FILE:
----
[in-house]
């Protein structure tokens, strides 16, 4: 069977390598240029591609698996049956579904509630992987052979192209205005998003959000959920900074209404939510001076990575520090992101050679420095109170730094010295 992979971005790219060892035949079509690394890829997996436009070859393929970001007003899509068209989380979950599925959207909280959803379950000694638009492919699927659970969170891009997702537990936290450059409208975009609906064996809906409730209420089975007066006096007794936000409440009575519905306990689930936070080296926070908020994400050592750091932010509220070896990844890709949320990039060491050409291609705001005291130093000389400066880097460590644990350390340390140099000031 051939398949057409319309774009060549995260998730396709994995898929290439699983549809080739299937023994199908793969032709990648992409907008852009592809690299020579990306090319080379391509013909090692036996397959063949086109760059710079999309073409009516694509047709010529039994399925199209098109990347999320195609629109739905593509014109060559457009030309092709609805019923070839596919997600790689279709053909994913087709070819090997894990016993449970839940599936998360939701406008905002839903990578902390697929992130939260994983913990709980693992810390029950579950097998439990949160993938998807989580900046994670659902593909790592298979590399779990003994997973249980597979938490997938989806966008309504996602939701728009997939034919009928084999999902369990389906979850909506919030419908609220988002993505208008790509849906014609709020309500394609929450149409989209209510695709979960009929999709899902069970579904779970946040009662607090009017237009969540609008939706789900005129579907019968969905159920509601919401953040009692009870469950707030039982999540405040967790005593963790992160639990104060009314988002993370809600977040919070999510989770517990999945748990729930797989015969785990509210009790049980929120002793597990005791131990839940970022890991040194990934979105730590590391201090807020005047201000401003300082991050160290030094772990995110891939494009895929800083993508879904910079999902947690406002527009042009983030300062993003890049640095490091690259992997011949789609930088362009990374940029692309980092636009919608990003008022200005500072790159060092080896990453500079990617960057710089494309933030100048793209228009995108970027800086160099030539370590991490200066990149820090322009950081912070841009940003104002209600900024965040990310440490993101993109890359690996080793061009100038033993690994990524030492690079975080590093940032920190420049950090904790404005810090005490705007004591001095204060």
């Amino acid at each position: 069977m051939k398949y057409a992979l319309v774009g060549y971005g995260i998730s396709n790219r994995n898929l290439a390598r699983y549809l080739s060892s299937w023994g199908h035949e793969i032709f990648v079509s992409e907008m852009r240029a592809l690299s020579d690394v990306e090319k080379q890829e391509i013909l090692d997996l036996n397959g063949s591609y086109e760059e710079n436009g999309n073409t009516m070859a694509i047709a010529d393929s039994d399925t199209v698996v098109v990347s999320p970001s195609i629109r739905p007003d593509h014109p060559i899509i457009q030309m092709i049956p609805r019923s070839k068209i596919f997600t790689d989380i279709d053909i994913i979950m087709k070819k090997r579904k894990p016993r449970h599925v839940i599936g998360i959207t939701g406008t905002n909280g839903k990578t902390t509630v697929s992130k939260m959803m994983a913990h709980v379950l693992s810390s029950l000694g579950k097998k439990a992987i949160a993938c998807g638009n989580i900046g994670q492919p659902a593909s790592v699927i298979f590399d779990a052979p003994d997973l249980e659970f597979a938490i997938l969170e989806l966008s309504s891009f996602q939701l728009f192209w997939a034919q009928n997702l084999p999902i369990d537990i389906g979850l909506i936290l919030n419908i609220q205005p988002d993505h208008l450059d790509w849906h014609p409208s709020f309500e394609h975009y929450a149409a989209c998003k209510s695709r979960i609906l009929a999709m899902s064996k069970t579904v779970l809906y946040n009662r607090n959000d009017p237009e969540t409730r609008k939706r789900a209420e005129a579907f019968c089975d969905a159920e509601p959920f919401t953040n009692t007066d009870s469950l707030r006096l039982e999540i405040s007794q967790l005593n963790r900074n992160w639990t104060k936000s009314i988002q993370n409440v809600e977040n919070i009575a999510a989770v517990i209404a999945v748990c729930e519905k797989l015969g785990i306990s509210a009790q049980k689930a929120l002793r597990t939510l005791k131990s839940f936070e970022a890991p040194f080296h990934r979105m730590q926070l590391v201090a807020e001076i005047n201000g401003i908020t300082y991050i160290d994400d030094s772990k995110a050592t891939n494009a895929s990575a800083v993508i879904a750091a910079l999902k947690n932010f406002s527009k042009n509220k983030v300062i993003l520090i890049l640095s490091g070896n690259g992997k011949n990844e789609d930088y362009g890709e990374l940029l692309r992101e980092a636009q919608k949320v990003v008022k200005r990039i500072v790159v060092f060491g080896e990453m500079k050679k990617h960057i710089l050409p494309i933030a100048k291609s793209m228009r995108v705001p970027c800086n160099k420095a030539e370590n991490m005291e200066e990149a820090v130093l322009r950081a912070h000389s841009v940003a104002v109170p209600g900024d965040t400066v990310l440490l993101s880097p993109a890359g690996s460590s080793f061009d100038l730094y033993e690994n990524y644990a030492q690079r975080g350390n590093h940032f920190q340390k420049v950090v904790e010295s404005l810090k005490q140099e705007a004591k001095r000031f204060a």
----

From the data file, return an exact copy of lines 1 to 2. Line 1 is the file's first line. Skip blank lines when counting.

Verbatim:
[in-house]
């Protein structure tokens, strides 16, 4: 069977390598240029591609698996049956579904509630992987052979192209205005998003959000959920900074209404939510001076990575520090992101050679420095109170730094010295 992979971005790219060892035949079509690394890829997996436009070859393929970001007003899509068209989380979950599925959207909280959803379950000694638009492919699927659970969170891009997702537990936290450059409208975009609906064996809906409730209420089975007066006096007794936000409440009575519905306990689930936070080296926070908020994400050592750091932010509220070896990844890709949320990039060491050409291609705001005291130093000389400066880097460590644990350390340390140099000031 051939398949057409319309774009060549995260998730396709994995898929290439699983549809080739299937023994199908793969032709990648992409907008852009592809690299020579990306090319080379391509013909090692036996397959063949086109760059710079999309073409009516694509047709010529039994399925199209098109990347999320195609629109739905593509014109060559457009030309092709609805019923070839596919997600790689279709053909994913087709070819090997894990016993449970839940599936998360939701406008905002839903990578902390697929992130939260994983913990709980693992810390029950579950097998439990949160993938998807989580900046994670659902593909790592298979590399779990003994997973249980597979938490997938989806966008309504996602939701728009997939034919009928084999999902369990389906979850909506919030419908609220988002993505208008790509849906014609709020309500394609929450149409989209209510695709979960009929999709899902069970579904779970946040009662607090009017237009969540609008939706789900005129579907019968969905159920509601919401953040009692009870469950707030039982999540405040967790005593963790992160639990104060009314988002993370809600977040919070999510989770517990999945748990729930797989015969785990509210009790049980929120002793597990005791131990839940970022890991040194990934979105730590590391201090807020005047201000401003300082991050160290030094772990995110891939494009895929800083993508879904910079999902947690406002527009042009983030300062993003890049640095490091690259992997011949789609930088362009990374940029692309980092636009919608990003008022200005500072790159060092080896990453500079990617960057710089494309933030100048793209228009995108970027800086160099030539370590991490200066990149820090322009950081912070841009940003104002209600900024965040990310440490993101993109890359690996080793061009100038033993690994990524030492690079975080590093940032920190420049950090904790404005810090005490705007004591001095204060």